The second adapter 78 is used to establish circuit continuity between the first adapter 76 and the wall outlet receptacle. For this purpose second adapter 78 is essentially the same as that shown in the first two embodiments (i.e. 28). It comprises a round receptacle terminal portion 126 for reception of prong 90 and another terminal portion 128 shaped to receive prong 98. When the two adapters 76 and 78 are connected together with prongs 90 and 98 in electrical contact with conductors 126 and 128 respectively, circuit continuity is established from the respective prongs 90 and 98 to a standard configuration of blade terminal portions 130, 131 which correspond to the terminals 54 in the preceding embodiments for insertion into a standard wall outlet receptacle.
Although the third embodiment has been shown to involve the use of a tool, that tool has been merely used for attaching of the first adapter element onto the plug. By utilizing a non-standard configuration for the tool, and by the person in authority retaining control of the tool, unauthorized tampering attempting to remove an installed first adapter from a plug will be discouraged. However, to the extent that an attempt may be partially successful, for example, by a partial unthreading of set screw 100, such unthreading will cause a loss of continuity between the one prong 21 and prong 98 so that when an authorized user attempts to use the second adapter to operate the appliance containing plug 12, it will become apparent that tampering has occurred because power will not be conducted through the security attachment to the appliance. Hence this embodiment of the invention may be deemed to have a particular advantage over the first two embodiments in that certain attempted tampering which is less than fully successful will give an indication because of the resulting inability to conduct power to the appliance when the second adapter is connected. It is to be noted that countersinks are provided in each side surface 96, 104 to provide clearance for the distal end of tool 116 to engage the set screw heads. The heads of the set screws do not project exteriorly beyond the planes of the respective side surfaces 96, 104 when in the locking position.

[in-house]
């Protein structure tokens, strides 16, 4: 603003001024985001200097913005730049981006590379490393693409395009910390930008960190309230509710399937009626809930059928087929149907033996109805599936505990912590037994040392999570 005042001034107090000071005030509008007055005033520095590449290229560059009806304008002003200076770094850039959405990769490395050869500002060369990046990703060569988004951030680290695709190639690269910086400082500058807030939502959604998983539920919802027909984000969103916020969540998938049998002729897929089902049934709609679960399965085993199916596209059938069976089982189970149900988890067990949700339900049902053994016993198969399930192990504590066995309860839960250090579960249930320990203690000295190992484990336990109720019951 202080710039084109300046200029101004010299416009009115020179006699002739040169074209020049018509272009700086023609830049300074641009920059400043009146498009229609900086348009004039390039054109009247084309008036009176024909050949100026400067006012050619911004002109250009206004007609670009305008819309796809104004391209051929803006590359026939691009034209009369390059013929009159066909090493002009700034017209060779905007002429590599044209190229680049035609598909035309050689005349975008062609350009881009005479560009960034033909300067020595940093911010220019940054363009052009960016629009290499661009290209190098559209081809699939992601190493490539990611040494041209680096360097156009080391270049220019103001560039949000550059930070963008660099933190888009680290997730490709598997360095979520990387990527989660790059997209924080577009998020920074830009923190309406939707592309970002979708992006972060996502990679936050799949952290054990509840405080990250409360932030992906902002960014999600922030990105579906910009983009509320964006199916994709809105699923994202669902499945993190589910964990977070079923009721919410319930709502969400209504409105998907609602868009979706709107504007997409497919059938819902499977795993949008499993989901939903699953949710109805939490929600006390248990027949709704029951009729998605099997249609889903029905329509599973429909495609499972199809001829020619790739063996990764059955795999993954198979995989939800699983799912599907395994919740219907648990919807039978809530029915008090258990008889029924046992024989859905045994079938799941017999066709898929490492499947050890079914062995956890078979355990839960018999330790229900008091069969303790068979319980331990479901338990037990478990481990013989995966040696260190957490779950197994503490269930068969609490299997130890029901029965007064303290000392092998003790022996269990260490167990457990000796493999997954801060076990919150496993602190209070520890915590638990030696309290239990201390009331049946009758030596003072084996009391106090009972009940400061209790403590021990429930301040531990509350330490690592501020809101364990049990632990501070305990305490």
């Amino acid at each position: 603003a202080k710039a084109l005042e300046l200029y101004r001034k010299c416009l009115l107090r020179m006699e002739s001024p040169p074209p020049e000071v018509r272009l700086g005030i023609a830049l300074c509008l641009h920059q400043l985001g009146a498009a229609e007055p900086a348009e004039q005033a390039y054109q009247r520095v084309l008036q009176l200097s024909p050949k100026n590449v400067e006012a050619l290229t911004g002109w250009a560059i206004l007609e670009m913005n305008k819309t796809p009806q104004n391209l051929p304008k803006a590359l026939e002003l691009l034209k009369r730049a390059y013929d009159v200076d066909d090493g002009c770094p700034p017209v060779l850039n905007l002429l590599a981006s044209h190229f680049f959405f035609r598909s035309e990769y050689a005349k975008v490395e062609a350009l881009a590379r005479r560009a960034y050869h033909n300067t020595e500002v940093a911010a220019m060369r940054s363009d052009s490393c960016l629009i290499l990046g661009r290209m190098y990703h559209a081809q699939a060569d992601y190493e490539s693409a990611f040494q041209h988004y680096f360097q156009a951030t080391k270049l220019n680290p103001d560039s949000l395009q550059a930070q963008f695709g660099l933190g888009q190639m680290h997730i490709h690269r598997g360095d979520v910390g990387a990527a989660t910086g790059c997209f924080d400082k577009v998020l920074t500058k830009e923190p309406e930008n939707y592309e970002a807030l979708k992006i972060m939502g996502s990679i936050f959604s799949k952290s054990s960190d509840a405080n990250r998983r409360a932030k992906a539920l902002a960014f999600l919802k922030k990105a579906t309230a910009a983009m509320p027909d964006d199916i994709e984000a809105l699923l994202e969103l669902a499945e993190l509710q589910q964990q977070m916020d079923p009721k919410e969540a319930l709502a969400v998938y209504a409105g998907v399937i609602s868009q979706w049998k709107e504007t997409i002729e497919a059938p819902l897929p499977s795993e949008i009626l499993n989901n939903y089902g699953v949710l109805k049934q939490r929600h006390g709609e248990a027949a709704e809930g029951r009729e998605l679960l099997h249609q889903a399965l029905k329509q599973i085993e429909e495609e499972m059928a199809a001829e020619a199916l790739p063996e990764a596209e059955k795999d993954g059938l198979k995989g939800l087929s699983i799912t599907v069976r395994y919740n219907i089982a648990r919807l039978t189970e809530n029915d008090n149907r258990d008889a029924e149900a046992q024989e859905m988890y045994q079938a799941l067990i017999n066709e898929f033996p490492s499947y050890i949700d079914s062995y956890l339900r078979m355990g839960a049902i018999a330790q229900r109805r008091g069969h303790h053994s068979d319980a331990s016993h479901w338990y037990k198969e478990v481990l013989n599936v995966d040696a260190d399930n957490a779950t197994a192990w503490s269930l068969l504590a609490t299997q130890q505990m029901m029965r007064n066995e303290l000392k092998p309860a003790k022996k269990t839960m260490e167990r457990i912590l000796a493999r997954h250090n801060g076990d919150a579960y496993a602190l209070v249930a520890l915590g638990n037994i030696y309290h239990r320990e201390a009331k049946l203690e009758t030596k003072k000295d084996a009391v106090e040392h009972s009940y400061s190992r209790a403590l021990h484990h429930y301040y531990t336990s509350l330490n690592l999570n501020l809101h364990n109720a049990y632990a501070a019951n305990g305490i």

Although a preferred procedure has been described above for attaching the first adapter to the plug, it will be appreciated that set screw 100 could have been advanced sufficiently to establish contact with the conductor 88 before plug 12 is inserted so that when the plug is inserted, circuit continuity is immediately established.
The prongs 130 and 131 are preferably polarized. For example, prong 131 may be a standard 1/4 inch blade with a "D" clip, while prong 130 may be a 5/16 inch blade. The adapters are shown to contain ground conductors 132, 133 to accommodate a three terminal (three-wire) configuration of plug 12 and the wall outlet receptacle, although it will be appreciated that the invention may be practiced in a two-wire configuration which would omit the third ground wire.
While a preferred embodiment of the invention has been disclosed, it will be appreciated that principles are applicable to other embodiments. For example, different shapes and patterns for the various components are possible.
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|U.S. Classification||439/133, 439/651, 439/300, 439/304|
|International Classification||H01R31/06, H01R13/639|
|Cooperative Classification||H01R13/6397, H01R31/06|
|European Classification||H01R31/06, H01R13/639E|
|Sep 28, 1989||FPAY||Fee payment|
Year of fee payment: 4
|Oct 4, 1993||FPAY||Fee payment|
Year of fee payment: 8
|Feb 13, 1998||REMI||Maintenance fee reminder mailed|
|Mar 29, 1998||LAPS||Lapse for failure to pay maintenance fees|
|Jun 9, 1998||FP||Expired due to failure to pay maintenance fee|
Effective date: 19980401